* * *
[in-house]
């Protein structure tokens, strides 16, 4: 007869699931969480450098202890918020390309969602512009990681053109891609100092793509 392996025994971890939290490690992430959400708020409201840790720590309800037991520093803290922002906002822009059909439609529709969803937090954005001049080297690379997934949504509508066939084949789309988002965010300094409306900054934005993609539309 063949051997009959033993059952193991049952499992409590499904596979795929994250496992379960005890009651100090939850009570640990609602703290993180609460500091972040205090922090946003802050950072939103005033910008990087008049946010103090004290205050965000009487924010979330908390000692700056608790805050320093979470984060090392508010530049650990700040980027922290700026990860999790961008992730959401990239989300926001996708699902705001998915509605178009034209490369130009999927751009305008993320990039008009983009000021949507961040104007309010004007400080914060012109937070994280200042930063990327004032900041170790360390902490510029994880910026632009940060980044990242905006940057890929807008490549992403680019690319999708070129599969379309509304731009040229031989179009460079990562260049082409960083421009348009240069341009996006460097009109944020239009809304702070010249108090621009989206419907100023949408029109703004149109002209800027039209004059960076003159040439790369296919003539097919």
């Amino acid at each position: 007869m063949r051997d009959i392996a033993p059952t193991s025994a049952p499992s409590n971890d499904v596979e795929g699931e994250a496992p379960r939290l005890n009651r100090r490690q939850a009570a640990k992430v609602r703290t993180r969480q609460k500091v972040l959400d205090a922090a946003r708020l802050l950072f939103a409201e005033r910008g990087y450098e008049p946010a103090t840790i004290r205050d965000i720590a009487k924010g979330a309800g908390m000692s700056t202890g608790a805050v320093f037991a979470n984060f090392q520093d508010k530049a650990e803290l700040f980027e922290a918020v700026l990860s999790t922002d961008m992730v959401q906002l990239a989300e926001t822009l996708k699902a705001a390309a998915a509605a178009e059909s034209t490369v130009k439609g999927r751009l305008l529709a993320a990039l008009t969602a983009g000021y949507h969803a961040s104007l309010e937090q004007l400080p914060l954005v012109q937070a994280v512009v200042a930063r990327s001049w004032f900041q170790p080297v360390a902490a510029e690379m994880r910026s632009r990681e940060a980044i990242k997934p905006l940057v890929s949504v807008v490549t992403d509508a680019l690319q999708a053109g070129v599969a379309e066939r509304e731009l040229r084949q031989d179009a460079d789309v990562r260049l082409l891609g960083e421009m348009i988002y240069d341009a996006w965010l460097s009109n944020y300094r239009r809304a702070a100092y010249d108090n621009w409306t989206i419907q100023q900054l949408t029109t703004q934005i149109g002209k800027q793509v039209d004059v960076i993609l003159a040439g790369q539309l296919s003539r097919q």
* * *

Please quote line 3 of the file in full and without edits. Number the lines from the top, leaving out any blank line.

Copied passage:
């Amino acid at each position: 007869m063949r051997d009959i392996a033993p059952t193991s025994a049952p499992s409590n971890d499904v596979e795929g699931e994250a496992p379960r939290l005890n009651r100090r490690q939850a009570a640990k992430v609602r703290t993180r969480q609460k500091v972040l959400d205090a922090a946003r708020l802050l950072f939103a409201e005033r910008g990087y450098e008049p946010a103090t840790i004290r205050d965000i720590a009487k924010g979330a309800g908390m000692s700056t202890g608790a805050v320093f037991a979470n984060f090392q520093d508010k530049a650990e803290l700040f980027e922290a918020v700026l990860s999790t922002d961008m992730v959401q906002l990239a989300e926001t822009l996708k699902a705001a390309a998915a509605a178009e059909s034209t490369v130009k439609g999927r751009l305008l529709a993320a990039l008009t969602a983009g000021y949507h969803a961040s104007l309010e937090q004007l400080p914060l954005v012109q937070a994280v512009v200042a930063r990327s001049w004032f900041q170790p080297v360390a902490a510029e690379m994880r910026s632009r990681e940060a980044i990242k997934p905006l940057v890929s949504v807008v490549t992403d509508a680019l690319q999708a053109g070129v599969a379309e066939r509304e731009l040229r084949q031989d179009a460079d789309v990562r260049l082409l891609g960083e421009m348009i988002y240069d341009a996006w965010l460097s009109n944020y300094r239009r809304a702070a100092y010249d108090n621009w409306t989206i419907q100023q900054l949408t029109t703004q934005i149109g002209k800027q793509v039209d004059v960076i993609l003159a040439g790369q539309l296919s003539r097919q």